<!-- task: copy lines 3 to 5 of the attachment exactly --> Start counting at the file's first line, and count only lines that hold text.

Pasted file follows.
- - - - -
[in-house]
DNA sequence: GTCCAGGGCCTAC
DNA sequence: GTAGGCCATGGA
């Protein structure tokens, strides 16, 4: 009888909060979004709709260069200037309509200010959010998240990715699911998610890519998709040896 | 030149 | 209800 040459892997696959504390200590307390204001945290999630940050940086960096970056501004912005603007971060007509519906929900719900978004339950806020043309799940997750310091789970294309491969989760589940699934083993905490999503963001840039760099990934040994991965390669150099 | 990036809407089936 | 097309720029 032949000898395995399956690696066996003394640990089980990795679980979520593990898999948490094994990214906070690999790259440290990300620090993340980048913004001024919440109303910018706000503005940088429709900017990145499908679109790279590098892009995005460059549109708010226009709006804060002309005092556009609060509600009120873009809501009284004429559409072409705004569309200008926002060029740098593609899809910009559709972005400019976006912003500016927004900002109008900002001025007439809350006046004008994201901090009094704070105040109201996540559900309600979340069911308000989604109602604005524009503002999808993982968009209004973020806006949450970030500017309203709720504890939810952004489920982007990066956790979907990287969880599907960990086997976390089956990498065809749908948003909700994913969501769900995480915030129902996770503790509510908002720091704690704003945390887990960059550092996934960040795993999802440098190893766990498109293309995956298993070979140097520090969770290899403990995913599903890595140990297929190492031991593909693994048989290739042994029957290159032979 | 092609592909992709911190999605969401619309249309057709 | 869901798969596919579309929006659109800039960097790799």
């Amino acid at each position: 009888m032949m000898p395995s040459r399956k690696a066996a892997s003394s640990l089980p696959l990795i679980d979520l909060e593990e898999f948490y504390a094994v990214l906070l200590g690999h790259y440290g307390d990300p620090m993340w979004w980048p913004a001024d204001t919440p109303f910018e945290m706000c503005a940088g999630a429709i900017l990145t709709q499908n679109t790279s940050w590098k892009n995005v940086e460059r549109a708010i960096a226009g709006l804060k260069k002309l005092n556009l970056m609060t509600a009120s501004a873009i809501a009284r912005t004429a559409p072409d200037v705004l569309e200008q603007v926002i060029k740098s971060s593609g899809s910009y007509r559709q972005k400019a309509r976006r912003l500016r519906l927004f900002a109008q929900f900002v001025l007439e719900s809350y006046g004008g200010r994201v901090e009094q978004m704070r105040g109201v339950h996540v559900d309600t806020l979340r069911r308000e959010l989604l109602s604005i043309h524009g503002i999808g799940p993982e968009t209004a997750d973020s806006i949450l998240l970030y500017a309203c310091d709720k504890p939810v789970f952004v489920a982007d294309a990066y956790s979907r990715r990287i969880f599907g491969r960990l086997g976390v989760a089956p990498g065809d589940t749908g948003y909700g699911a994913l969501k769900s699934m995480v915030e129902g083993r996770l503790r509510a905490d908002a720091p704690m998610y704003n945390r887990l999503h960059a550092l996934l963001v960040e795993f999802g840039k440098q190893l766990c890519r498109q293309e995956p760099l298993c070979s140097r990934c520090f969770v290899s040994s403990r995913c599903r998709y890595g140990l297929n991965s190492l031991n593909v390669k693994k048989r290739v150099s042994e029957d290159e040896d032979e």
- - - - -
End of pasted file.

DNA sequence: GTAGGCCATGGA
């Protein structure tokens, strides 16, 4: 009888909060979004709709260069200037309509200010959010998240990715699911998610890519998709040896 | 030149 | 209800 040459892997696959504390200590307390204001945290999630940050940086960096970056501004912005603007971060007509519906929900719900978004339950806020043309799940997750310091789970294309491969989760589940699934083993905490999503963001840039760099990934040994991965390669150099 | 990036809407089936 | 097309720029 032949000898395995399956690696066996003394640990089980990795679980979520593990898999948490094994990214906070690999790259440290990300620090993340980048913004001024919440109303910018706000503005940088429709900017990145499908679109790279590098892009995005460059549109708010226009709006804060002309005092556009609060509600009120873009809501009284004429559409072409705004569309200008926002060029740098593609899809910009559709972005400019976006912003500016927004900002109008900002001025007439809350006046004008994201901090009094704070105040109201996540559900309600979340069911308000989604109602604005524009503002999808993982968009209004973020806006949450970030500017309203709720504890939810952004489920982007990066956790979907990287969880599907960990086997976390089956990498065809749908948003909700994913969501769900995480915030129902996770503790509510908002720091704690704003945390887990960059550092996934960040795993999802440098190893766990498109293309995956298993070979140097520090969770290899403990995913599903890595140990297929190492031991593909693994048989290739042994029957290159032979 | 092609592909992709911190999605969401619309249309057709 | 869901798969596919579309929006659109800039960097790799």
């Amino acid at each position: 009888m032949m000898p395995s040459r399956k690696a066996a892997s003394s640990l089980p696959l990795i679980d979520l909060e593990e898999f948490y504390a094994v990214l906070l200590g690999h790259y440290g307390d990300p620090m993340w979004w980048p913004a001024d204001t919440p109303f910018e945290m706000c503005a940088g999630a429709i900017l990145t709709q499908n679109t790279s940050w590098k892009n995005v940086e460059r549109a708010i960096a226009g709006l804060k260069k002309l005092n556009l970056m609060t509600a009120s501004a873009i809501a009284r912005t004429a559409p072409d200037v705004l569309e200008q603007v926002i060029k740098s971060s593609g899809s910009y007509r559709q972005k400019a309509r976006r912003l500016r519906l927004f900002a109008q929900f900002v001025l007439e719900s809350y006046g004008g200010r994201v901090e009094q978004m704070r105040g109201v339950h996540v559900d309600t806020l979340r069911r308000e959010l989604l109602s604005i043309h524009g503002i999808g799940p993982e968009t209004a997750d973020s806006i949450l998240l970030y500017a309203c310091d709720k504890p939810v789970f952004v489920a982007d294309a990066y956790s979907r990715r990287i969880f599907g491969r960990l086997g976390v989760a089956p990498g065809d589940t749908g948003y909700g699911a994913l969501k769900s699934m995480v915030e129902g083993r996770l503790r509510a905490d908002a720091p704690m998610y704003n945390r887990l999503h960059a550092l996934l963001v960040e795993f999802g840039k440098q190893l766990c890519r498109q293309e995956p760099l298993c070979s140097r990934c520090f969770v290899s040994s403990r995913c599903r998709y890595g140990l297929n991965s190492l031991n593909v390669k693994k048989r290739v150099s042994e029957d290159e040896d032979e």